The bacteria that cause chronic gum infections may also trigger the autoimmune inflammation in rheumatoid arthritis (RA), new evidence suggests.
The new findings could have important implications for prevention and treatment of RA, the researchers say.
In the journal Science Translational Medicine, the investigators identify the common denominator in gum disease and in many people with RA as Aggregatibacter actinomycetemcomitans. Infection with the bacteria appears to cause overproduction of citrullinated proteins, suspected of activating the immune system and driving the cascade of events leading to RA.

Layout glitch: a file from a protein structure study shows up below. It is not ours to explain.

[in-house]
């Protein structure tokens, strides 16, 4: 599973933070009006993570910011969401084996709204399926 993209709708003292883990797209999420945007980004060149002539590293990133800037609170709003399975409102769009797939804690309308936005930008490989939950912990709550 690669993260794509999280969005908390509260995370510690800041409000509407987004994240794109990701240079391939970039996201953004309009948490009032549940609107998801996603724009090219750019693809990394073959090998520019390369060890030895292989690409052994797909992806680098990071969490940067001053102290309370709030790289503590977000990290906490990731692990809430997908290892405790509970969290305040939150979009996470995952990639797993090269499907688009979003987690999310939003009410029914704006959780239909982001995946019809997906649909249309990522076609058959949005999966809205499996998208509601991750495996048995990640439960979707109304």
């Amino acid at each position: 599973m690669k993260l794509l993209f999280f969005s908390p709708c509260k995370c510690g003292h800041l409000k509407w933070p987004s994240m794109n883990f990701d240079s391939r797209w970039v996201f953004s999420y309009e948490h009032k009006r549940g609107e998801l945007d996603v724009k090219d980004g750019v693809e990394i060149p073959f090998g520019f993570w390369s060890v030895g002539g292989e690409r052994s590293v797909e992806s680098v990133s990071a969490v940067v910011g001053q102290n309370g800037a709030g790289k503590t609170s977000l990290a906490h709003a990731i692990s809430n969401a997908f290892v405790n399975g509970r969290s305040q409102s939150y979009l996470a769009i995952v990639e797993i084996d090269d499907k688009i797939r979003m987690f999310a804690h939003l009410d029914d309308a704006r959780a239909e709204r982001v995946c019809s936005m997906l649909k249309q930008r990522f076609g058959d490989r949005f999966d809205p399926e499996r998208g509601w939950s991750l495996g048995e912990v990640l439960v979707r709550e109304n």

“This is like putting together the last few pieces of a complicated jigsaw puzzle that has been worked on for many years,” says Felipe Andrade, senior investigator and associate professor of medicine at the Johns Hopkins University School of Medicine.
“This research may be the closest we’ve come to uncovering the root cause of RA,” adds lead author Maximilian Konig, a former Johns Hopkins scientist now at Massachusetts General Hospital.